A magic web with colours gay. (line 38)
This web and the mirror are the two big magic props in this poem. Were they put there by the person who cursed the Lady? Did she make them? We can't say for sure. In fact, the poem doesn't have much to say about any of its magical elements. It's all a bit mysterious, and that's kind of cool. If there was an obvious villain, it would be easy, but this way, we can't tell if the Lady is struggling against someone else, or herself.
She has heard a whisper say,
A curse is on her if she stay (lines 39-40)
No looking outside, just weaving. That's the rule. Kind of cruel and sad, but again, we don't know who to blame this on, since we don't really get any specifics on the curse. All the magic comes from a world of whispers and shadows, just a little hint of spooky mystery. It matters a ton for the plot of course, but Tennyson doesn't seem to want to get wrapped up in magical details.
The mirror cracked from side to side;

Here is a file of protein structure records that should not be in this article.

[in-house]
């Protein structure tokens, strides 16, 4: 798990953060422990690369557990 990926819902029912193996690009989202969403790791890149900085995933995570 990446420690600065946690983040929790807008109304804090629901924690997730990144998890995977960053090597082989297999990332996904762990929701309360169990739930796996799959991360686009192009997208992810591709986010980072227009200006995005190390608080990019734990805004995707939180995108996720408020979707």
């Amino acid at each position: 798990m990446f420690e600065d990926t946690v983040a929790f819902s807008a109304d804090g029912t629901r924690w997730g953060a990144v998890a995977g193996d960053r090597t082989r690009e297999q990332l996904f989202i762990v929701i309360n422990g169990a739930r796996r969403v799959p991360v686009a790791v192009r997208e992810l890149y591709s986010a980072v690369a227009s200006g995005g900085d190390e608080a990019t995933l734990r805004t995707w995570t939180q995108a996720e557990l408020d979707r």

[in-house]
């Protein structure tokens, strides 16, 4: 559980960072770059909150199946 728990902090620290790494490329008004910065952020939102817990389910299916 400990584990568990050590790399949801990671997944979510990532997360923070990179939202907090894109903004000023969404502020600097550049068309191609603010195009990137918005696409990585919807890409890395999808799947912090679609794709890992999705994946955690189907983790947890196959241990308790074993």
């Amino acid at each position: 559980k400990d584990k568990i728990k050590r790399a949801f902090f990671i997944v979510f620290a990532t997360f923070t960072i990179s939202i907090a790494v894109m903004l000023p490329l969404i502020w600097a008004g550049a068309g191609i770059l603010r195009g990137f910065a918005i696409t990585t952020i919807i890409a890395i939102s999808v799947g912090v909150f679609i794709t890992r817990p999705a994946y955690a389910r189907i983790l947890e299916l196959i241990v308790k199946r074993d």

"The curse is come upon me," cried (lines 115-116)
Wham – there it goes. She slips up once, and looks outside, and the whole thing falls apart. She's cursed and doomed to die. Seems like the least fair punishment ever, especially with guys as hot as Lancelot wandering around. Still, even if it seems mysterious and bizarre, it's an intensely dramatic moment, really active and exciting.
She hath no loyal knight and true,
The Lady of Shalott. (line 62-63)
This is pretty much the closest we're going to get to talking about love in this poem. Love is one of the big things missing in the Lady of Shalott's life. Maybe we aren't even really talking about romantic love here. Maybe she's missing something more like a companion. Maybe the "loyal knight and true" would be a boyfriend, or maybe he'd be more like a protector and partner.